What is attachment and how does it work in us? It appears to be an innate process, present for our lifetime; we are biologically pre-programmed to form attachments to others. It is also universal across cultures; strengthening the theory that attachment is evolutionary and helps us to survive. John Bowlby, the father of attachment theory, defined attachment as “a lasting, psychological connectedness between human beings.”
But what does it mean to have a secure attachment? When an infant begins to feel securely attached to someone, it allows them to begin exploring their world and establishing their sense of self. Secure attachment equals a safe base. Establishing a safe base requires the elements of stability, consistency, attunement and responsiveness. If an infant feels cared for, they begin to form secure bonds to their caregiver(s) which allows them to feel accepted and safe. Although the attachment system remains with us for our lifetime, it is within the first five years that our attachment style is formed dependent on our caregivers and their ability to connect with us.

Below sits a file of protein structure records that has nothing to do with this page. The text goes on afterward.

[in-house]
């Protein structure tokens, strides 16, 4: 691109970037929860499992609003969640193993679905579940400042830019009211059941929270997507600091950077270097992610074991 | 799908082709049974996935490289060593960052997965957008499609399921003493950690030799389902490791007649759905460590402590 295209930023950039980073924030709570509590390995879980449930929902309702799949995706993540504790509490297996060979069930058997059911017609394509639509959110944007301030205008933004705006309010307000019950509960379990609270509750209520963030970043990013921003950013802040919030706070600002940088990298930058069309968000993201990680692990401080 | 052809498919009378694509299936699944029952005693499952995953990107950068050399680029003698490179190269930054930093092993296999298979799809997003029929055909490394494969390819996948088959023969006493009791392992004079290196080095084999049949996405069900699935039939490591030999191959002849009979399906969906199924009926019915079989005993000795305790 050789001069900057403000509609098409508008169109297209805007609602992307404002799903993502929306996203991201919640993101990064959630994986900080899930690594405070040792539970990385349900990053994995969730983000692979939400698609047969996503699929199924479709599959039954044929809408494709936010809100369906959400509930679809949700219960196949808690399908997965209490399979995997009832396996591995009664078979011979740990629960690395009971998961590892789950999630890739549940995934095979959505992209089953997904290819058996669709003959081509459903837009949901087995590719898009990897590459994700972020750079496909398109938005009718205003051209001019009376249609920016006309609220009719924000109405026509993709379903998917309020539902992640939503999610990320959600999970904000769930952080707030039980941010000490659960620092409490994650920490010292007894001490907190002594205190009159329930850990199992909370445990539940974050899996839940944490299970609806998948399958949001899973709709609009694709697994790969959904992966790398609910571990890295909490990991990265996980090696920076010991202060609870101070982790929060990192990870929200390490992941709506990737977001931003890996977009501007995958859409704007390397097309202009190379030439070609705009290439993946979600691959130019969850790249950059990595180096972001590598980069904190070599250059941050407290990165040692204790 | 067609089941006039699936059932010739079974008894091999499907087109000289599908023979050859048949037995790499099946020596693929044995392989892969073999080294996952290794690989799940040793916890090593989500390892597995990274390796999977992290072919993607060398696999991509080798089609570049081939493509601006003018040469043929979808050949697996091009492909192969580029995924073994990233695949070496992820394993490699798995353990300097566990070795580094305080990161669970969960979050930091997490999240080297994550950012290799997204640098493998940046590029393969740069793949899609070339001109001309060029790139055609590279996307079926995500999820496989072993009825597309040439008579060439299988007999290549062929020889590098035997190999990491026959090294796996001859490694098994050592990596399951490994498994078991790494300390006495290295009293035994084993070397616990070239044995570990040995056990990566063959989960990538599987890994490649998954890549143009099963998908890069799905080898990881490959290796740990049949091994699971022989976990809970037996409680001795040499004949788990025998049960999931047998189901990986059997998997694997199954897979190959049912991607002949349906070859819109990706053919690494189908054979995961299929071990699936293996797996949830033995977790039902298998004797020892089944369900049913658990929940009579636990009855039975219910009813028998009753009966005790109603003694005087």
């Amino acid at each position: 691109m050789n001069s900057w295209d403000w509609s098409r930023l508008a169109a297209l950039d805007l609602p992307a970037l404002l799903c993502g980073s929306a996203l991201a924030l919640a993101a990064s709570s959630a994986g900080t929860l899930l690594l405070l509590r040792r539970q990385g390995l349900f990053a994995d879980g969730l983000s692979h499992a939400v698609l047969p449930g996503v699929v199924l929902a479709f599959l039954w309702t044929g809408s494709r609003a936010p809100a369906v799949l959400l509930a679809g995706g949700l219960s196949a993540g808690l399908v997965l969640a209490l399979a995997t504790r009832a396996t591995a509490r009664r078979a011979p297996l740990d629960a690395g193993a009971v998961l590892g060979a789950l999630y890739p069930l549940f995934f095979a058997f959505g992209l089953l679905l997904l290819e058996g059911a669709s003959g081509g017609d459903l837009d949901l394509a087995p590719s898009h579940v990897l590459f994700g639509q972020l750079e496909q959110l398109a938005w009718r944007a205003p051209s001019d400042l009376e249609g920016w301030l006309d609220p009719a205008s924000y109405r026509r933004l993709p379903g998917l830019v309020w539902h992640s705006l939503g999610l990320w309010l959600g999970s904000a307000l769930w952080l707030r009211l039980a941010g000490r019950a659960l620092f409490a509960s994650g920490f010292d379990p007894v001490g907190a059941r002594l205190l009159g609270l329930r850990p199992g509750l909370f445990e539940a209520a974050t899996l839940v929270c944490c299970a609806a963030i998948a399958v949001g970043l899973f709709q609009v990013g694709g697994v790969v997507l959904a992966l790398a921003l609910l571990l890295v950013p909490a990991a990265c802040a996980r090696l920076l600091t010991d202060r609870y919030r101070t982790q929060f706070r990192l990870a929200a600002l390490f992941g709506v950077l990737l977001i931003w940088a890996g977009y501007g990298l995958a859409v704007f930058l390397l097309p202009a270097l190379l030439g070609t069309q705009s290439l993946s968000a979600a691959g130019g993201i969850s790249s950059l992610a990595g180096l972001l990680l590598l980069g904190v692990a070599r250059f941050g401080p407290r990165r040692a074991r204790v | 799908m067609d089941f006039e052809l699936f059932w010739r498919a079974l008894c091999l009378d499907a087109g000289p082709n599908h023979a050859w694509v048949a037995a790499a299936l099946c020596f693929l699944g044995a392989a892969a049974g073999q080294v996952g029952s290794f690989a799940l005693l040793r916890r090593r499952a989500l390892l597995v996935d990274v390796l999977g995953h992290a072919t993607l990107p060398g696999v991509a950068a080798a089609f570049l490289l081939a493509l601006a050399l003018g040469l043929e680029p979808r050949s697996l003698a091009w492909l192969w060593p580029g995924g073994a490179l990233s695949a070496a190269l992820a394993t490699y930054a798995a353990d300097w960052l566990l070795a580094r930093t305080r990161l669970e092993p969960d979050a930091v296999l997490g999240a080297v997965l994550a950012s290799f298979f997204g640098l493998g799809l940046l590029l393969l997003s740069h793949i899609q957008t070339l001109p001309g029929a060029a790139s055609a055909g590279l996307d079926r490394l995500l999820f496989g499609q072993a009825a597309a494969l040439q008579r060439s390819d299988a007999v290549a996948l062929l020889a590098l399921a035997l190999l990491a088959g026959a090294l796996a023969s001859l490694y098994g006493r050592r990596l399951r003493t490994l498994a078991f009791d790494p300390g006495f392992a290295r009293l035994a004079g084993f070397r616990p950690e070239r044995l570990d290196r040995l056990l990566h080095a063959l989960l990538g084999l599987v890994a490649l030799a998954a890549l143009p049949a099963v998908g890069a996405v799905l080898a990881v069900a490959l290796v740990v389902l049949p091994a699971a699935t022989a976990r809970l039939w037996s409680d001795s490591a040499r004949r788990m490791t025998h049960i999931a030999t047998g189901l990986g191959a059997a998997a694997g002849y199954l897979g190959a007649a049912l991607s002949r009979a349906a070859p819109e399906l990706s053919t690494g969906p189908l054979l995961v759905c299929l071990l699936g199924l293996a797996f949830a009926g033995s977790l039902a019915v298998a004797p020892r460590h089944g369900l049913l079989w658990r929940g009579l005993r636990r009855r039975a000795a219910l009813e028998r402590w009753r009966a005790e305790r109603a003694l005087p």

Tomorrow we will look more closely at the elements of establishing a secure attachment.
Photo credit: http://Photo by NeONBRAND on Unsplash
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